ORDER CERTIFYING THAT PLAINTIFF'S APPEAL IS NOT TAKEN IN GOOD FAITH UNDER 28 U.S.C. § 1915(a)(3)
SAUNDRA BROWN ARMSTRONG, District Judge.
This is a prisoner action under 42 B.S.C. § 1983 brought by Plaintiff Michael Allen Yocum, who alleged that Defendants Dr. Rosana Lim-Javate and Nurse Practitioner Patricia Saathoff were deliberately indifferent to his serious medical needs while he was incarcerated a the Correctional Training Facility in Soledad, California. On September 30, 2013, the Court granted Defendants' motions for summary judgment and entered judgment for Defendants. Dkt. 57, 58. On November 5, 2013, Plaintiff filed a Notice of Appeal. Dkt. 59. The Court construes his Notice &Appeal as a request to proceed in forma pauperis (IFP) on appeal.
A litigant who was previously permitted to proceed WI, may maintain such status on appeal unless the district court certifies that the appeal is not taken in good faith or finds that (he party is no(otherwise entitled to proceed in forma pauperis. Fed. It. App. P. 24(a)(3)(4). Similarly. 28 U.S.C. § 1915(a)(3) provides that "[art appeal may not be taken in forma pauperis if the trial court certifies in writing that it is not taken in good faith." For purposes of section 1915. an appeal is frivolous Wit lacks any arguable basis in law or fact. Noitzke. v. Williams. 490 U.S. 319 , 325, 327 (1989).
Having reviewed the record in this action, the Court finds that Plaintiffs appeal is not taken in good !kith. To establish a claim for deliberate indifference to serious medical needs, the plaintiff must show (1) "a serious medical need by demonstrating that failure to treat a prisoner's condition could result in further significant injury or the unnecessary and wanton infliction of pain, " and (2) that "the defendant's response to the need was deliberately indifferent." Jett v. Penner. 439 F.3d 1091 , 1096 (9th Cir. 2006) (internal quotations and citations omitted). The second prong of this standard "is satisfied by showing (a) a purposeful act or failure to respond to a prisoner's pain or possible medical need and (b) harm caused by the indifference." Id . Indifference "may appear when prison officials deny, delay or intentionally interfere with medical treatment, or it may be shown by the way in which prison physicians provide medical care." Id . "Deliberate indifference is a high legal standard." Wilhelm v. Rotman , 680 F.3d 1113, 1122 (9th Cir. 2012). The mere difference of medical opinion is insufficient to establish deliberate indifference. Id.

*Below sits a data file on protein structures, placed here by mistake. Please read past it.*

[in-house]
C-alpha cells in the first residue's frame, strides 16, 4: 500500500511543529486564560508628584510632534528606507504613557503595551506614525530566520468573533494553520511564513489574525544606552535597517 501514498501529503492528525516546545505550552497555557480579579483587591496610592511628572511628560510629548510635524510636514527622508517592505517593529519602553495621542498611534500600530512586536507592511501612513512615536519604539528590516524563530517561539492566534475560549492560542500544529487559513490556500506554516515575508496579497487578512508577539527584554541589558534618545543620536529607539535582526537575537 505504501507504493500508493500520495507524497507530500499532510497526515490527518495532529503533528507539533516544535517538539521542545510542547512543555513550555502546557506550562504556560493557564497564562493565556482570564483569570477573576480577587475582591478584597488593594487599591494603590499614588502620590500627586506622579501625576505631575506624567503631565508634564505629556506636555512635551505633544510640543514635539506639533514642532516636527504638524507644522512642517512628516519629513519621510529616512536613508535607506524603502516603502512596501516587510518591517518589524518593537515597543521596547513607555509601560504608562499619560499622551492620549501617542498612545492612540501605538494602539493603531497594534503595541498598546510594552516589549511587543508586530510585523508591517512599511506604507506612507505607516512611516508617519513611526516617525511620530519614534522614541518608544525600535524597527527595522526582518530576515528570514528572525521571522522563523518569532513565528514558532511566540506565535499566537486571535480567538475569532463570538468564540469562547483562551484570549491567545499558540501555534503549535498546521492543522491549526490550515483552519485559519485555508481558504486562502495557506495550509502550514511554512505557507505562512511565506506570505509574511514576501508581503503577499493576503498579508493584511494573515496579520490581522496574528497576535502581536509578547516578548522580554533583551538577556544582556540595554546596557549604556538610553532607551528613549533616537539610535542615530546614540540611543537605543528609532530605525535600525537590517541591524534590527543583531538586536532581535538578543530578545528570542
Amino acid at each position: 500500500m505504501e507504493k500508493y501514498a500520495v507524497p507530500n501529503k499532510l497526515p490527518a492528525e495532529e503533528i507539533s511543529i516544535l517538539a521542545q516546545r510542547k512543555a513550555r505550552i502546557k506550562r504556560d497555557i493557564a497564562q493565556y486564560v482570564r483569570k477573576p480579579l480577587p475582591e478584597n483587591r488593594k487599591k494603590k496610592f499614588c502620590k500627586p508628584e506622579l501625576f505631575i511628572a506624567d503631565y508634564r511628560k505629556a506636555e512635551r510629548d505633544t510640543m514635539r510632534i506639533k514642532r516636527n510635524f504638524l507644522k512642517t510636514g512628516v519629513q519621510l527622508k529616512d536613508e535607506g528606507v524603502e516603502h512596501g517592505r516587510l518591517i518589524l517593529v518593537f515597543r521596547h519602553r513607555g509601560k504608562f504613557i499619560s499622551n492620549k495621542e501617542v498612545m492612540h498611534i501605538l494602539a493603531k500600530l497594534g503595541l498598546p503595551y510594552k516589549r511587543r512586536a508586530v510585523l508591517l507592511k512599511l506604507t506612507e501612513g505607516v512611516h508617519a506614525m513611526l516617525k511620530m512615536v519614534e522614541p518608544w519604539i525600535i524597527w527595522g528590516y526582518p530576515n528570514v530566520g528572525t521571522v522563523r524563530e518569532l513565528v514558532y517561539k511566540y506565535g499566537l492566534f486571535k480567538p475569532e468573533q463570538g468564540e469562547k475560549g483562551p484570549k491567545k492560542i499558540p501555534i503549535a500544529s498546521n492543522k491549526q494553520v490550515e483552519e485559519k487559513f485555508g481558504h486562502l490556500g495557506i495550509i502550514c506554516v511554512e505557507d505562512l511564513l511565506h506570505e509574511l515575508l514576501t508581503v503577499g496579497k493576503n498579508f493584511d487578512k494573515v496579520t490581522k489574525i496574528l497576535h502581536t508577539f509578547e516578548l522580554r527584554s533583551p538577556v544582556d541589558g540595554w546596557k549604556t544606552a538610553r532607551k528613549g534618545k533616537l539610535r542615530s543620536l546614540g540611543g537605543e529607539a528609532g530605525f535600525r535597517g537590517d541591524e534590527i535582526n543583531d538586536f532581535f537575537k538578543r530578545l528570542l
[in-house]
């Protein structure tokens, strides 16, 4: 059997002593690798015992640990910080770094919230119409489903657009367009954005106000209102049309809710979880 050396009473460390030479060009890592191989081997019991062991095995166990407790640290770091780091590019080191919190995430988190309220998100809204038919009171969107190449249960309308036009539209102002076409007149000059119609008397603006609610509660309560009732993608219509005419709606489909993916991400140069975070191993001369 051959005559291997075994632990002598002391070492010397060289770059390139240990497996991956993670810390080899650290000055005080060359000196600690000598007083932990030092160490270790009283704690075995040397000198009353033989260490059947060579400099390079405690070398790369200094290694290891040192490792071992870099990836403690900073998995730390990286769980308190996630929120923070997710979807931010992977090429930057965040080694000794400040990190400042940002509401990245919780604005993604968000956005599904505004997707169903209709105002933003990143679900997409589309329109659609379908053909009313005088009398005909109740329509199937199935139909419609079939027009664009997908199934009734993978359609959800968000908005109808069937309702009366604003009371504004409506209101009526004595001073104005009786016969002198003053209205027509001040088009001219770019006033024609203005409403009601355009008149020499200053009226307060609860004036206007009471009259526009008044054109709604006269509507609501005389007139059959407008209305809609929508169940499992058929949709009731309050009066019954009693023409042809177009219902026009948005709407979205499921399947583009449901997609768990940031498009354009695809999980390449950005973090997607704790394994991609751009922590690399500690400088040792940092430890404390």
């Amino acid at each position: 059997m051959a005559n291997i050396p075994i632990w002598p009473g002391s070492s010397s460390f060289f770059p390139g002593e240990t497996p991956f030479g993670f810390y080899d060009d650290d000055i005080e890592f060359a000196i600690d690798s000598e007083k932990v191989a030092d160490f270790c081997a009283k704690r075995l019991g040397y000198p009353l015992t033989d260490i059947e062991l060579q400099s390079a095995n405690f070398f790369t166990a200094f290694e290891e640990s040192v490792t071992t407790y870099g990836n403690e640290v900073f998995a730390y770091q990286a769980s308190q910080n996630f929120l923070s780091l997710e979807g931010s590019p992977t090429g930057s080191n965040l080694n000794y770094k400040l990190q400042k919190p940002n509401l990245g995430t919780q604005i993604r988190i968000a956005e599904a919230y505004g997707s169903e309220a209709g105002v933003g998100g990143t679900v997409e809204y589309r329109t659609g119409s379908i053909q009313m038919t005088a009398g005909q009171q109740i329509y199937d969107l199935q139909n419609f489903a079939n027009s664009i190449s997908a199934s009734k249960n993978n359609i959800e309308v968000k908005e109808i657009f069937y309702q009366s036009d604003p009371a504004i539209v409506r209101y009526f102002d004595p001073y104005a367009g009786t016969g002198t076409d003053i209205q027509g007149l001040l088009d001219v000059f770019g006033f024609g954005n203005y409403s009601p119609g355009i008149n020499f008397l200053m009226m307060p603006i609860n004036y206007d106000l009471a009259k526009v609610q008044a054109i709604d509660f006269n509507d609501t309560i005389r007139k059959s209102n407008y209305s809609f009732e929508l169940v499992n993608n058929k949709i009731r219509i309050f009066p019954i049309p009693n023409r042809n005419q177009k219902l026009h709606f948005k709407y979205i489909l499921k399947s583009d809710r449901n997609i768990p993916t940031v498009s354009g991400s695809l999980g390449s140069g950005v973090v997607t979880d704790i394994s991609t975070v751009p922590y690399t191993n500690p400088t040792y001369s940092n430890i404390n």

Here. (he record firmly established that both. Defendants provided consistent and constitutionally appropriate medical care in response to plaint; !IS complaints of neck/cervical pain. Plaintiff, who ha a history of substance abuse, complained that Defendant Saathoth improperly discontinued his narcotic pain medication. However, the record shows that she did so only after considering evidence, inter alia, that that he was not complying with his treatment plan and diverting his medication for improper purposes. In addition, she carefully transitioned Plaintiff to other pain therapies over the course of several months. As fix Defendant Javate, the record established that during the month that she treated Plaintiff she provided him with a Toradol injection to relieve his pain in lieu of treatment with narcotics. Though Plaintiff It preferred narcotic pain medication, 1)r. Javate concluded that he was not suited for such treatment given his patient and medical history. While Plaintiff may disagree with Nurse Saathoth and Dr. Javate's course of treatment, such disagreement does not demonstrate deliberate indifference. Wilhelm. 680 F.3d at 1122. Even if Defendants had violated Plaintiffs constitutional rights, Defendants' actions were protected under the doctrine of qualified immunity.
Accordingly, the Court certifies that Plaintiffs appeal is not taken in good faith, and therefore, leave to proceed IFP on appeal is DENIED. Plaintiff may submit a request to proceed IFP on appeal with the Ninth Circuit Court of Appeals. ...